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Media and socio-cultural communication
Until relatively recently, the subject of social relationships, constituted in and through audience practices, has been a minor part of audience research studies. This chapter explores how social relationships and forms of audience agency change and / or evolve, through the usage of both traditional and ‘new’ media. In a media environment where traditional and new media worlds collide, the potential of audience practices to rework, not only media-audience relationships, but also wider social relationships, is now an important research theme. Two key examples of mediated relationships between social actors in conditions brought about through transformations in media culture are considered. We look at the evolution of audience ‘prosumption’ or ‘produsage’ (Bruns 2007), as well as at audience ‘activism’ (de Jong, Shaw and Stammers 2005). These examples are identified as illustrating new dynamics of social interaction, which may have the potential to contribute to larger, integrative social networks that transcend the existing boundaries of the traditional concept of audience. Against the background of traditional approaches to social relationships in the context of audience studies, we examine in both case studies the respective roles of the technologies, the social actors and the emergent social relationships concerned.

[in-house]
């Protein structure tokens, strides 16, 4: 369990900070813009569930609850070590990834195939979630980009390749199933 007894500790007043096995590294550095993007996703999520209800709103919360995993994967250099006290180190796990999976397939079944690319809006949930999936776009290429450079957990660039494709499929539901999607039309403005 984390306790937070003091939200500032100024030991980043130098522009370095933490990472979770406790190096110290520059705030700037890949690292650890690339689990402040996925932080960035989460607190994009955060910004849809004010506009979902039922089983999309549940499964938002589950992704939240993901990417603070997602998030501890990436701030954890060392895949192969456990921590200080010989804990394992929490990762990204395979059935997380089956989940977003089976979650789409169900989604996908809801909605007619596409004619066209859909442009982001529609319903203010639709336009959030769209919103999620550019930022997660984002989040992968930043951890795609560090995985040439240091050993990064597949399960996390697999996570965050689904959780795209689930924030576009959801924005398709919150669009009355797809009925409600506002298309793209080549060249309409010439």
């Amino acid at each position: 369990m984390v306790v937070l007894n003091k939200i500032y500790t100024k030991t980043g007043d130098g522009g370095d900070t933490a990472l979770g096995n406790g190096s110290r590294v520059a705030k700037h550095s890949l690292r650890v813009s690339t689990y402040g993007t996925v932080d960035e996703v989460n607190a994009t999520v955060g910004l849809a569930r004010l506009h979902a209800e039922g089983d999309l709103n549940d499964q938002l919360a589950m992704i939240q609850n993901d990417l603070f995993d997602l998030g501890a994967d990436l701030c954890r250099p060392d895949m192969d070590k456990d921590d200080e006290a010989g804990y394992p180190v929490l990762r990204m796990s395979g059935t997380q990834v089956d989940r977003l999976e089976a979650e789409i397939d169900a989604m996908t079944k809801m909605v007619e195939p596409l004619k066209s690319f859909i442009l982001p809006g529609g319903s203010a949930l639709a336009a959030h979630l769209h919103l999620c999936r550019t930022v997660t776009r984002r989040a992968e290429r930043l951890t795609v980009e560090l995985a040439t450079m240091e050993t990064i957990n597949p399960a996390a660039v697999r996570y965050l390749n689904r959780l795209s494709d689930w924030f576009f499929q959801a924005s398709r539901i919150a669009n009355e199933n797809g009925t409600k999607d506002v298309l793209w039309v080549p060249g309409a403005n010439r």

O'Neill, Brian, Gallego, J. Ignacio, & Zeller, Frauke. (2013). New perspectives on audience activity: ‘prosumption’ and media activism as audience practices. In Niko Carpentier, K.C.S. & Hallett, L. (eds.). Audience Transformations: Shifting Audience Positions in Late Modernity. London: Routledge.